The Bush Lawyer's Guide to

Avoiding and Surviving Litigation Against Public Participation

Defamation Commercial Torts Trade Practices Abuse of Process

A Guide for Political Activists by Dr Greg Ogle

Surviving Suits

A Guide for Political Activists

What you might get sued for

Avoiding defamation suits

Protest risk minimisation

Responding to legal threats

Further information sources

Law Reform

Sport! Having fun with litigation

Being a Bush Lawyer

Bush Lawyer Awards

Threatening Wallpaper

Bush Lawyer Cases & Politics

GAGGED: The Gunns 20 and other law suits

Beating a SLAPP suit: Animal Lib SA

Gunning for Change: The Need for Public Participation Law Reform

The Gunns Case: Chilling the Environment Movement

Bruce Donald summarises a number of cases of "Defamation Against Public Interest Debate"

Hindmarsh Island - early days

Approaching the Court


This website is authorised by Greg Ogle on behalf of Bush Lawyers Ink, a not for profit legal service brought to you by the legal system's inability to protect the community's right and ability to participate in public debate and protest.


Who & Why?

I am pleased to say that I am not a lawyer. I am not going to explain much law here. This site is to provide political advice to activists facing the increasing threat of litigation. It is the information we would have killed for (in a nonviolent fashion) some years ago when a wave of defamation actions swept over the South Australian environment movement. Over two years the strongest campaign I had seen in 16 years of grassroots political activism was silenced by the legal system and by its own fear. I never want to see that happen again - and it need not!

This site is based on my activist experience following some dozen Hindmarsh Island related defamation cases in the 1990s, assisting the SA Conservation Council's barrister through the Council's 9 week trial and the Appeal, reading too many cases, surviving two separate threats to sue me, working with and being the court representative of Animal Liberation SA in a five year case which has included defeating two attempted injunctions, a contempt of court charge, and two attempts to strike out all defences, and finally, dealing with the massive case against environmentalists brought by Tasmanian logging giant Gunns Ltd beginning late in 2004.

The book about that experience is GAGGED: The Gunns 20 and other law suits.

We need law reform. We also need to play hard and use the equine nature of the law to our advantage. But we also need to recognise that being "litigation conscious" actually makes for more informed and effective political activism!

Why Bother

The right to free speech and political protest is fundamental as a human right, a hallmark of democratic society, and an important part in ensuring the accountability of those in power. Yet that freedom of speech, that right and ability to participate in public debate and political protest is as much threatened in Australia by civil litigation as by the actions of government. But don't take my word for it, listen to the High Court judge who found the implied freedom of speech in the Australian constitution:

‘potential civil liability in damages and costs is likely to represent a much more effective curtailment of the freedom of political communication and discussion than the possibility of conviction of most of the many criminal offences which are punishable by a pecuniary penalty’ (Sir William Deane in Theophanous).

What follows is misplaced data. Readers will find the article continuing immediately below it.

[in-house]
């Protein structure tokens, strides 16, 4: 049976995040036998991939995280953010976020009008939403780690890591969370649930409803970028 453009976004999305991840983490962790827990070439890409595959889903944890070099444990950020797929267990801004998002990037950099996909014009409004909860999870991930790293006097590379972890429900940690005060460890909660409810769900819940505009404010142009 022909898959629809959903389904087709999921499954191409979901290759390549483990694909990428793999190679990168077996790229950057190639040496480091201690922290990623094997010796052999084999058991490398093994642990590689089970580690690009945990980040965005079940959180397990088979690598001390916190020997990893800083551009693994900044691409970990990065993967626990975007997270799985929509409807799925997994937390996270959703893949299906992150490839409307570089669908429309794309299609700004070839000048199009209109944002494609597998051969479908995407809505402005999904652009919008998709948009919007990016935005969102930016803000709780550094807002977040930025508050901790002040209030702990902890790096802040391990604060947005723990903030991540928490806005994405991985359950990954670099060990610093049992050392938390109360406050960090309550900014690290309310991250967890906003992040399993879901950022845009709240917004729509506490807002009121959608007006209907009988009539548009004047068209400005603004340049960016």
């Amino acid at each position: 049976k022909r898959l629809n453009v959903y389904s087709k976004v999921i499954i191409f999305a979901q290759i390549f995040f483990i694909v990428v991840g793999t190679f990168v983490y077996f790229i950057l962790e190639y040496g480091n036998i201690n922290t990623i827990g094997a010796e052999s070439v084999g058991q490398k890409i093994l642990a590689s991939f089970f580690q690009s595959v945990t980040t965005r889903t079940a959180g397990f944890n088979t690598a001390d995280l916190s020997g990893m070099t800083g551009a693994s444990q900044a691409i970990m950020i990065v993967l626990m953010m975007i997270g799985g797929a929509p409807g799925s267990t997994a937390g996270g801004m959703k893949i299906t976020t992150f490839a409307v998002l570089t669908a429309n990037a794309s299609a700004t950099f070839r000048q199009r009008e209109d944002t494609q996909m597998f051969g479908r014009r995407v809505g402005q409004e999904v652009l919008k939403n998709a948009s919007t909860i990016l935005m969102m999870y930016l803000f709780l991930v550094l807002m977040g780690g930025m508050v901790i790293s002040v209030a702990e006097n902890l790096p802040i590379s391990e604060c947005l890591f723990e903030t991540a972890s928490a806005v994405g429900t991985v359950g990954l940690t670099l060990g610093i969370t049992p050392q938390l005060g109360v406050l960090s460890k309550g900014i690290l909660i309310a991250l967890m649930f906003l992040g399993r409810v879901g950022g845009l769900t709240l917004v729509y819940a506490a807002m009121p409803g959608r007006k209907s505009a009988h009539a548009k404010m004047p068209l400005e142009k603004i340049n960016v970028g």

And having quoted one judge, I'll quote another to make the broader point as to why protecting the rights of political activists is important. Now long dead and always a subject of controversy, Justice Lionel Murphy nonetheless said it best twenty years ago when judging whether a Queensland Aboriginal activist, Percy Neal, should receive a harsher punishment because he was a known activist:

‘If he is an agitator, he is in good company. Many of the great religious and political figures of history have been agitators, and human progress owes much to the efforts of these and the many who are unknown.’

Murphy went on to quote Oscar Wilde:

‘Agitators are a set of interfering, meddling people, who come down to some perfectly contented class of the community and sow the seeds of discontent among them. That is the reason why agitators are so absolutely necessary. Without them ... there would be no advance towards civilisation.’

Murphy famously concluded, ‘Mr Neal is entitled to be an agitator.’
(Neal v the Queen, [1982] HCA)

Unfortunately, despite their love of the precedents, such sentiments do not always fall from judges.


This is my personal website and I alone am responsible for its contents, but thanks to the people who have provided information, publicised and supported this website. I will not name them "out of an abundance of caution" (as a lawyer I know would say).

No thanks to Justice Williams-Vale and the other judges, lawyers and politicians who maintain or benefit from a legal system which has not come to terms with free speech and the right and ability to participate in public debate and political protest.

Mostly though, thanks to all those who, in the face of our suffocating laws and outrageous civil litigation, stared down the threats, fought the cases and continue to campaign to make the world a fairer, greener place.

Remember the bush lawyer's golden rule

Be careful, not silent

Note: This website is inactive and not being maintained. You are welcome to whatever is useful, but no guarantees that it is up to date.